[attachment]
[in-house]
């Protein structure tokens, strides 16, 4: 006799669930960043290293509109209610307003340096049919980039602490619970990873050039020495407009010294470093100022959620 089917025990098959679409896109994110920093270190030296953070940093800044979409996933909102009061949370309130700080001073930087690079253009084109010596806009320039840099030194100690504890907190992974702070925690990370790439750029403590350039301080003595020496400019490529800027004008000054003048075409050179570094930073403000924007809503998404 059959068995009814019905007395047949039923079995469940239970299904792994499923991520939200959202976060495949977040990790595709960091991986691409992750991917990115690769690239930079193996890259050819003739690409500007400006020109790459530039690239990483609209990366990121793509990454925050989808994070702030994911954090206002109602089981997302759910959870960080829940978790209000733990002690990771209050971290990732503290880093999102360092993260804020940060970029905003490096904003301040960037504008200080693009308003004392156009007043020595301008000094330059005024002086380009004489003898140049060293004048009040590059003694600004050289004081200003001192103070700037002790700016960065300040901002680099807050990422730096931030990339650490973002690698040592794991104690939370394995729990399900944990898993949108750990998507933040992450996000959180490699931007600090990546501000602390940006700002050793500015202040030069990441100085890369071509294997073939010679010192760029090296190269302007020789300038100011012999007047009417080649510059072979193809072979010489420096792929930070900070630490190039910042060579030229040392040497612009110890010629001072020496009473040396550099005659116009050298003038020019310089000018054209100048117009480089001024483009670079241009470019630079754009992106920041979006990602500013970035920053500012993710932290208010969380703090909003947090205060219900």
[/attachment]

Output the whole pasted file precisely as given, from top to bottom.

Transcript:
[in-house]
């Protein structure tokens, strides 16, 4: 006799669930960043290293509109209610307003340096049919980039602490619970990873050039020495407009010294470093100022959620 089917025990098959679409896109994110920093270190030296953070940093800044979409996933909102009061949370309130700080001073930087690079253009084109010596806009320039840099030194100690504890907190992974702070925690990370790439750029403590350039301080003595020496400019490529800027004008000054003048075409050179570094930073403000924007809503998404 059959068995009814019905007395047949039923079995469940239970299904792994499923991520939200959202976060495949977040990790595709960091991986691409992750991917990115690769690239930079193996890259050819003739690409500007400006020109790459530039690239990483609209990366990121793509990454925050989808994070702030994911954090206002109602089981997302759910959870960080829940978790209000733990002690990771209050971290990732503290880093999102360092993260804020940060970029905003490096904003301040960037504008200080693009308003004392156009007043020595301008000094330059005024002086380009004489003898140049060293004048009040590059003694600004050289004081200003001192103070700037002790700016960065300040901002680099807050990422730096931030990339650490973002690698040592794991104690939370394995729990399900944990898993949108750990998507933040992450996000959180490699931007600090990546501000602390940006700002050793500015202040030069990441100085890369071509294997073939010679010192760029090296190269302007020789300038100011012999007047009417080649510059072979193809072979010489420096792929930070900070630490190039910042060579030229040392040497612009110890010629001072020496009473040396550099005659116009050298003038020019310089000018054209100048117009480089001024483009670079241009470019630079754009992106920041979006990602500013970035920053500012993710932290208010969380703090909003947090205060219900």